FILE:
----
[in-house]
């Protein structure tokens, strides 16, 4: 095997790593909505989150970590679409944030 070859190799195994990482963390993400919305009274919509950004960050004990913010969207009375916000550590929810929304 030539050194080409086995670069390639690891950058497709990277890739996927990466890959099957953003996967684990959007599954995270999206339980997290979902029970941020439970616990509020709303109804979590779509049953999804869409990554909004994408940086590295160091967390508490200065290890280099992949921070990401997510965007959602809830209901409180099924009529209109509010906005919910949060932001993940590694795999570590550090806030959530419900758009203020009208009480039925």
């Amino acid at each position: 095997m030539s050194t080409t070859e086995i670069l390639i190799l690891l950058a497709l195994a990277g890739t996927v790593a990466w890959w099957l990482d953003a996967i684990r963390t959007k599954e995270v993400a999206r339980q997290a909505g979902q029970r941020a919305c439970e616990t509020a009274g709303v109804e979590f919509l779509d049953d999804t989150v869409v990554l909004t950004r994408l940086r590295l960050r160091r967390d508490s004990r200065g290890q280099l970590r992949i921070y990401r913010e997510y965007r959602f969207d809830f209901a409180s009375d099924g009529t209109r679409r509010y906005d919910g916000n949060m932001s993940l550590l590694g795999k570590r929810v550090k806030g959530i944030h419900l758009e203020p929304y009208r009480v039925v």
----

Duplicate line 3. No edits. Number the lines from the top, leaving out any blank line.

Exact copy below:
């Amino acid at each position: 095997m030539s050194t080409t070859e086995i670069l390639i190799l690891l950058a497709l195994a990277g890739t996927v790593a990466w890959w099957l990482d953003a996967i684990r963390t959007k599954e995270v993400a999206r339980q997290a909505g979902q029970r941020a919305c439970e616990t509020a009274g709303v109804e979590f919509l779509d049953d999804t989150v869409v990554l909004t950004r994408l940086r590295l960050r160091r967390d508490s004990r200065g290890q280099l970590r992949i921070y990401r913010e997510y965007r959602f969207d809830f209901a409180s009375d099924g009529t209109r679409r509010y906005d919910g916000n949060m932001s993940l550590l590694g795999k570590r929810v550090k806030g959530i944030h419900l758009e203020p929304y009208r009480v039925v």